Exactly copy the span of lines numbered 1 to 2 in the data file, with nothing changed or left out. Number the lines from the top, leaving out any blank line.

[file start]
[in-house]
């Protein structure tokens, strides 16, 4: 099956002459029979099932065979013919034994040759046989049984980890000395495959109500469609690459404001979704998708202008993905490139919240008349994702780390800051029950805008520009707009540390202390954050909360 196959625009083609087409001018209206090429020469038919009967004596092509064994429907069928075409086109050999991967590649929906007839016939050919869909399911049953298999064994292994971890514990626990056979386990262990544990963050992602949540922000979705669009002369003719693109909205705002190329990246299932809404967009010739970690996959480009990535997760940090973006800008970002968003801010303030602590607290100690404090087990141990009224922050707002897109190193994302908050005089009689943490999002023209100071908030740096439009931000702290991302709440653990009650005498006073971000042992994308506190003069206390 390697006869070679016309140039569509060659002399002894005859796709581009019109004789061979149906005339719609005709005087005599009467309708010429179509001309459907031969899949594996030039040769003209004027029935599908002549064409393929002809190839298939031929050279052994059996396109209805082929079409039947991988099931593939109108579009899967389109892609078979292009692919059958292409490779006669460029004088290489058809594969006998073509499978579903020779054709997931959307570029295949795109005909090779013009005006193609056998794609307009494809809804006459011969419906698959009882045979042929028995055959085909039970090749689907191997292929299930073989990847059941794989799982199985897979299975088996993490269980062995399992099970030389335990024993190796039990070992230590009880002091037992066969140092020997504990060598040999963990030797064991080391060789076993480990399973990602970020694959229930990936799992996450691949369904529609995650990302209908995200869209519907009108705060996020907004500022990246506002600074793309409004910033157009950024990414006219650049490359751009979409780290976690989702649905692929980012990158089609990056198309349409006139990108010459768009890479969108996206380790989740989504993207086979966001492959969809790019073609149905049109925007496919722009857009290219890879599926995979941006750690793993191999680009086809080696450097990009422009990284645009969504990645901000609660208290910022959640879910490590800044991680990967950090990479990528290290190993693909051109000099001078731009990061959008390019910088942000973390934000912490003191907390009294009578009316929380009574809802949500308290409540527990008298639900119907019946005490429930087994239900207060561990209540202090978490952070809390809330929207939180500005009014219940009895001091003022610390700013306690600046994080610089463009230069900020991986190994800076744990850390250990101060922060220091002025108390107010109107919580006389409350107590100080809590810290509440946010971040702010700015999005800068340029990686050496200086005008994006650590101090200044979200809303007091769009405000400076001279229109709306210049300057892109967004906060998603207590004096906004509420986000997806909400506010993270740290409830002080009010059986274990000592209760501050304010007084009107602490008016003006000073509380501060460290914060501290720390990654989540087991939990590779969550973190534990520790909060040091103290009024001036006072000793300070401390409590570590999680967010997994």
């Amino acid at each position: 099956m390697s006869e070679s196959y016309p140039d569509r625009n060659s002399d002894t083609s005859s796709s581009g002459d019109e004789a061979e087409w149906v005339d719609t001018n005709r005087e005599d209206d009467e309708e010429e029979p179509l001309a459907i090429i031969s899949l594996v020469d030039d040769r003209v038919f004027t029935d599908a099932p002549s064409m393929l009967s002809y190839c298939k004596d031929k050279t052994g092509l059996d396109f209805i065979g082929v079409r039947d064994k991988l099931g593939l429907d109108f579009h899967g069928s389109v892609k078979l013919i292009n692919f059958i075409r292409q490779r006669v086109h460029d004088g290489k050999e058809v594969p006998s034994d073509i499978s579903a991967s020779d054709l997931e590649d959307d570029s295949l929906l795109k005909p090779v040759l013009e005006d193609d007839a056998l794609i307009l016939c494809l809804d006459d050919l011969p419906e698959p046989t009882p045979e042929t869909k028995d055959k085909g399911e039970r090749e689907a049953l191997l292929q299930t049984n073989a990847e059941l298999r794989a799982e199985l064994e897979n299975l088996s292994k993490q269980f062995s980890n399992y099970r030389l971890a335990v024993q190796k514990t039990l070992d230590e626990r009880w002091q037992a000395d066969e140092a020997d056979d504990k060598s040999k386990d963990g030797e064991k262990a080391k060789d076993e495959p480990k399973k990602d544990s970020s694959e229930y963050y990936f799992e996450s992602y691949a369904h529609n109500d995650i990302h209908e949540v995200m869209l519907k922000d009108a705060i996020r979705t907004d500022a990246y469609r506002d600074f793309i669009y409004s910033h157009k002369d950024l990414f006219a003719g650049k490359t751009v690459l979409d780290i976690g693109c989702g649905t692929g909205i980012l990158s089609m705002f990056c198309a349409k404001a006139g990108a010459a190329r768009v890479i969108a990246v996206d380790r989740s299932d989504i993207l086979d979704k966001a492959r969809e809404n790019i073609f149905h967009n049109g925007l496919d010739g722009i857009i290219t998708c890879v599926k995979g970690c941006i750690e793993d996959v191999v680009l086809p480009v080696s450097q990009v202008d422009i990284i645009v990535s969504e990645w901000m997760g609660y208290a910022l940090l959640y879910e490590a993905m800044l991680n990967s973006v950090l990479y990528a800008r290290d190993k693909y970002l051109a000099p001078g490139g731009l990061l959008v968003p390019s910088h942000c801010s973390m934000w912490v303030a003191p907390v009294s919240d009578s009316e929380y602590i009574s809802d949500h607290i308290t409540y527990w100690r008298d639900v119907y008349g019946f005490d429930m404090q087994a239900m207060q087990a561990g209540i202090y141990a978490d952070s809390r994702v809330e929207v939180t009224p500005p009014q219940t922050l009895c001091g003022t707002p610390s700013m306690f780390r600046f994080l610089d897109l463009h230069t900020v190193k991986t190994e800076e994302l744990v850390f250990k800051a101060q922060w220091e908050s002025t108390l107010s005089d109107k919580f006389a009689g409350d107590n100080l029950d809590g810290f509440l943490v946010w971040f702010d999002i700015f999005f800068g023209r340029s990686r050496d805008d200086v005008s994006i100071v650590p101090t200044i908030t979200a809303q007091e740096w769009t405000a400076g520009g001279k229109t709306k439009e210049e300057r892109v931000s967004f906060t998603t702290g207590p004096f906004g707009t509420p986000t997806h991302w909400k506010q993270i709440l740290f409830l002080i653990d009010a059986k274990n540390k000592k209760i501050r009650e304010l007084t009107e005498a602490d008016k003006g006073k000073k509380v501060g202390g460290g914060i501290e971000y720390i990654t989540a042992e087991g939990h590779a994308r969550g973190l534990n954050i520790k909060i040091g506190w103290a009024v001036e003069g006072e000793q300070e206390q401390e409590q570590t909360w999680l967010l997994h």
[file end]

[in-house]
């Protein structure tokens, strides 16, 4: 099956002459029979099932065979013919034994040759046989049984980890000395495959109500469609690459404001979704998708202008993905490139919240008349994702780390800051029950805008520009707009540390202390954050909360 196959625009083609087409001018209206090429020469038919009967004596092509064994429907069928075409086109050999991967590649929906007839016939050919869909399911049953298999064994292994971890514990626990056979386990262990544990963050992602949540922000979705669009002369003719693109909205705002190329990246299932809404967009010739970690996959480009990535997760940090973006800008970002968003801010303030602590607290100690404090087990141990009224922050707002897109190193994302908050005089009689943490999002023209100071908030740096439009931000702290991302709440653990009650005498006073971000042992994308506190003069206390 390697006869070679016309140039569509060659002399002894005859796709581009019109004789061979149906005339719609005709005087005599009467309708010429179509001309459907031969899949594996030039040769003209004027029935599908002549064409393929002809190839298939031929050279052994059996396109209805082929079409039947991988099931593939109108579009899967389109892609078979292009692919059958292409490779006669460029004088290489058809594969006998073509499978579903020779054709997931959307570029295949795109005909090779013009005006193609056998794609307009494809809804006459011969419906698959009882045979042929028995055959085909039970090749689907191997292929299930073989990847059941794989799982199985897979299975088996993490269980062995399992099970030389335990024993190796039990070992230590009880002091037992066969140092020997504990060598040999963990030797064991080391060789076993480990399973990602970020694959229930990936799992996450691949369904529609995650990302209908995200869209519907009108705060996020907004500022990246506002600074793309409004910033157009950024990414006219650049490359751009979409780290976690989702649905692929980012990158089609990056198309349409006139990108010459768009890479969108996206380790989740989504993207086979966001492959969809790019073609149905049109925007496919722009857009290219890879599926995979941006750690793993191999680009086809080696450097990009422009990284645009969504990645901000609660208290910022959640879910490590800044991680990967950090990479990528290290190993693909051109000099001078731009990061959008390019910088942000973390934000912490003191907390009294009578009316929380009574809802949500308290409540527990008298639900119907019946005490429930087994239900207060561990209540202090978490952070809390809330929207939180500005009014219940009895001091003022610390700013306690600046994080610089463009230069900020991986190994800076744990850390250990101060922060220091002025108390107010109107919580006389409350107590100080809590810290509440946010971040702010700015999005800068340029990686050496200086005008994006650590101090200044979200809303007091769009405000400076001279229109709306210049300057892109967004906060998603207590004096906004509420986000997806909400506010993270740290409830002080009010059986274990000592209760501050304010007084009107602490008016003006000073509380501060460290914060501290720390990654989540087991939990590779969550973190534990520790909060040091103290009024001036006072000793300070401390409590570590999680967010997994």